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Wednesday 11 October 2017

‘An Oxford Scandal’ by Norman Russell

Published by Matador,
1 August 2017.
ISBN 978-1-78803-349-7

The atmosphere of Oxford at the end of the Nineteenth century is beautifully shown.  It is fascinating to picture Oxford with horse drawn trams and cabs going down the High Street.  The story concerns Anthony Jardine, a tutor at St Gabriel’s College, who has become estranged from his wife Dora and has taken a mistress, Rachel.  Anthony and Rachel, who is married to a very reclusive academic, can only meet occasionally -  they have apparently chance meetings in a tea shop or occasional days together in a rented house.  Dara behaves in increasingly erratic ways and is eventually revealed as a cocaine addict - this she kept secret from her husband, her best friend and her servants.

The discovery of Dora’s body in a tramcar in Cowley is followed by the murder of Rachel and, not surprisingly, Anthony is suspected of both deaths.  The police detection is led by Inspector James Antrobus and his doughty sergeant Joe Maxwell with some timely assistance from Dr. Sophia Jex-Blake.  This is the real-life woman who became a doctor against enormous odds.  

In time honoured fashion these deaths prove to have their roots in the past.   The story of these crimes is interrupted by the discovery of some bones, allegedly those of Thomas a Becket, in a hidden vault at the College and there is a great controversy over what to do with these bones.  Should they go to the care of the Anglican or the Roman Catholic Church?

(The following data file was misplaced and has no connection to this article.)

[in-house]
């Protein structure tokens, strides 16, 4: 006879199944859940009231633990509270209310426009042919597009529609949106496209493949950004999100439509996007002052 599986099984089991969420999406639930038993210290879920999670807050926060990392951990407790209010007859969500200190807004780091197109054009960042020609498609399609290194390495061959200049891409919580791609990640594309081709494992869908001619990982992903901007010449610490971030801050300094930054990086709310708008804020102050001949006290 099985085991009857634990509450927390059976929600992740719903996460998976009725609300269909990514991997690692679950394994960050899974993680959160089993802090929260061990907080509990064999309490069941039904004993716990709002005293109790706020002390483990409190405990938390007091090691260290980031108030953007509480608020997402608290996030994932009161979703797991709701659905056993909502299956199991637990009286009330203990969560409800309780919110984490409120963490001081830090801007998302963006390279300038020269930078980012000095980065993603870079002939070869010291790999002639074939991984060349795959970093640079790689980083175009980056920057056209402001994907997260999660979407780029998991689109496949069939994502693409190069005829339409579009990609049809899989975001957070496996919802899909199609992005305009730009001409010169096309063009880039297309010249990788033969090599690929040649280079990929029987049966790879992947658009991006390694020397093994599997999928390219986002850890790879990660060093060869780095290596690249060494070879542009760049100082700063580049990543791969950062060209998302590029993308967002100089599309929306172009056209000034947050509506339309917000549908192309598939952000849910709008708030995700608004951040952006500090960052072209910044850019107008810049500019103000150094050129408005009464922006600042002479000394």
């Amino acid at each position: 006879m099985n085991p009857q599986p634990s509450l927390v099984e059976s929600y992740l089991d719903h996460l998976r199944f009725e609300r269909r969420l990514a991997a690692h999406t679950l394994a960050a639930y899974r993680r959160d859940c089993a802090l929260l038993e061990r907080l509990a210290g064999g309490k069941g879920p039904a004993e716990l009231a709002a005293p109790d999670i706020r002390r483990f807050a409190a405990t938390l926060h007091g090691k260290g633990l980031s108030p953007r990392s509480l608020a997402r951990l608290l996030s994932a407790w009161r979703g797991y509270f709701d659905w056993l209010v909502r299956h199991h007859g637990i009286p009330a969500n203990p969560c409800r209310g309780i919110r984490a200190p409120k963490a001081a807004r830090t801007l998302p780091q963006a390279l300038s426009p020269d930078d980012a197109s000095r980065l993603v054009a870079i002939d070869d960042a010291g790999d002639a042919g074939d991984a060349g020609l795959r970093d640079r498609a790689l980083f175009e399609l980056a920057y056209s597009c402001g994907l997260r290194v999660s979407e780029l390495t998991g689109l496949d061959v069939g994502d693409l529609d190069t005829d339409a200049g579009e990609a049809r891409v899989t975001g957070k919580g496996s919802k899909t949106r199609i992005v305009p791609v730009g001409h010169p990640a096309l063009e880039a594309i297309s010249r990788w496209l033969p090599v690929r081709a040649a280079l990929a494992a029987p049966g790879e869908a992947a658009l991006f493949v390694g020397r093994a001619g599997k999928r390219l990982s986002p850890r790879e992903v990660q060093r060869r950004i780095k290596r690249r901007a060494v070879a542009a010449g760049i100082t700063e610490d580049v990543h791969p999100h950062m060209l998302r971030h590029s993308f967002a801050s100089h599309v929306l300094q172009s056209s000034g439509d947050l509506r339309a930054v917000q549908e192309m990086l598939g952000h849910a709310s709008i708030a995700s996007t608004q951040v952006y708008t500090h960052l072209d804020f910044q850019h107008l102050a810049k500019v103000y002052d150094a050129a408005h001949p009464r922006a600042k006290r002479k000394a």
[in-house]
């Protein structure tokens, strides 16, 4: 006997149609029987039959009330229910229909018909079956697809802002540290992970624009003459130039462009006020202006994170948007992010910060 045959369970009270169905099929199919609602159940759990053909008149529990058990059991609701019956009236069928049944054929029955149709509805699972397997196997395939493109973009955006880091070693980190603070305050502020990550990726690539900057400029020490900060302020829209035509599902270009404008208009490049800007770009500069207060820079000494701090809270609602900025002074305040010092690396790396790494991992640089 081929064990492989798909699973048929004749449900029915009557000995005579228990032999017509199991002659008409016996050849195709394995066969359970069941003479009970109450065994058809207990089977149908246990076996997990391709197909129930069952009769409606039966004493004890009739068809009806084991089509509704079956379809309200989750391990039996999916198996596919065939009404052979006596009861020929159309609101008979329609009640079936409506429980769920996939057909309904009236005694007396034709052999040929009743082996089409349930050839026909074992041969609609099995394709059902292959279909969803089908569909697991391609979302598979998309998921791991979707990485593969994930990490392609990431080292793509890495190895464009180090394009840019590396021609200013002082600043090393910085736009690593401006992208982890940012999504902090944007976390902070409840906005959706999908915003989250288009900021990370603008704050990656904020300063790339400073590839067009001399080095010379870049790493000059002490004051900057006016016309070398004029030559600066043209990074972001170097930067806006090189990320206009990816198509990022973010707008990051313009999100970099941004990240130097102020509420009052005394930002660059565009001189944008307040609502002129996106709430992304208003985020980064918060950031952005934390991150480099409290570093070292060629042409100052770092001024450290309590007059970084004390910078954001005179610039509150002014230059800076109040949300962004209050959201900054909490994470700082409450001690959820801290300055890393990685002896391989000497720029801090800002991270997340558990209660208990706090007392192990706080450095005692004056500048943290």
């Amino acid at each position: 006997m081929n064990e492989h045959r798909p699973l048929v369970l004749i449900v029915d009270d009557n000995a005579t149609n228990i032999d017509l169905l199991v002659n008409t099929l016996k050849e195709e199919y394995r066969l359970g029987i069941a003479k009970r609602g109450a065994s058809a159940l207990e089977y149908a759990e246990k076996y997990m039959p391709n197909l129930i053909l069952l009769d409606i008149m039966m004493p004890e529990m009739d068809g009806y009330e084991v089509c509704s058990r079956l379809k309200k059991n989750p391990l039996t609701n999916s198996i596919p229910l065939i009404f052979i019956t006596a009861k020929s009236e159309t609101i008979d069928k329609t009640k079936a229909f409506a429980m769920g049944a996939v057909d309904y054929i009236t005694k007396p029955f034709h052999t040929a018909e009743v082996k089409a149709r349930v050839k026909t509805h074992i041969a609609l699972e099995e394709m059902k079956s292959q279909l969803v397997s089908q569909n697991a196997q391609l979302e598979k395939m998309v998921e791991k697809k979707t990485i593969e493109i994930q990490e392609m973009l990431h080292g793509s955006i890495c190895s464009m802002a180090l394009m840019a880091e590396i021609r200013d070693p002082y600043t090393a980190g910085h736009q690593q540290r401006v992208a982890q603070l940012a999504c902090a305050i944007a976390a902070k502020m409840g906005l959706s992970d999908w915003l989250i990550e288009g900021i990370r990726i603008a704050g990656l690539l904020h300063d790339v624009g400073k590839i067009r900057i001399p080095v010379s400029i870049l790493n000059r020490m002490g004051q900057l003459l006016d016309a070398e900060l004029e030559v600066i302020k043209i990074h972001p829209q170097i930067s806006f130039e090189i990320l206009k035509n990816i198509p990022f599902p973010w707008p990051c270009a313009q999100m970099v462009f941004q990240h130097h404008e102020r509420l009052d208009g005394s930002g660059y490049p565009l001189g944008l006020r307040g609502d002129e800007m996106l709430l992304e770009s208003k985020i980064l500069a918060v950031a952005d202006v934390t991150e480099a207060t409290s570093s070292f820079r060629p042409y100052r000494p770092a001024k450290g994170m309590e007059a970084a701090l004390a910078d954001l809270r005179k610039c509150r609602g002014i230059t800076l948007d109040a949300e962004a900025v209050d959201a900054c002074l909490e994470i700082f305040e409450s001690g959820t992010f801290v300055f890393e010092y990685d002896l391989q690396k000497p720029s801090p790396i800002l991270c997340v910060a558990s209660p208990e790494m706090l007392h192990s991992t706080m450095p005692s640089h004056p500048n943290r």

The story flows along most satisfactorily giving a picture of Oxford, the past-times of some undergraduates, the fetid, smoky atmosphere of the Borough area of London and the lifestyle of the dons in their Colleges.  The mystery is solved in a dramatic climactic scene.
Reviewer: Jennifer S. Palmer
This is the third book in Norman Russell’s Oxford series and he has written widely on other topics.

Norman Russell was born in Whitson, Lancashire, but has lived most of his life in Liverpool.  After graduating from Jesus College, Oxford, where he studied English, he served in the army in the Bahamas and Jamaica.  He returned to Oxford to study for a diploma in education and later was awarded the degree of Doctor of Philosophy from the University of London.  He now writes full time.

Jennifer Palmer Throughout my reading life crime fiction has been a constant interest; I really enjoyed my 15 years as an expatriate in the Far East, the Netherlands & the USA but occasionally the solace of closing my door to the outside world and sitting reading was highly therapeutic. I now lecture to adults on historical topics including Famous Historical Mysteries.

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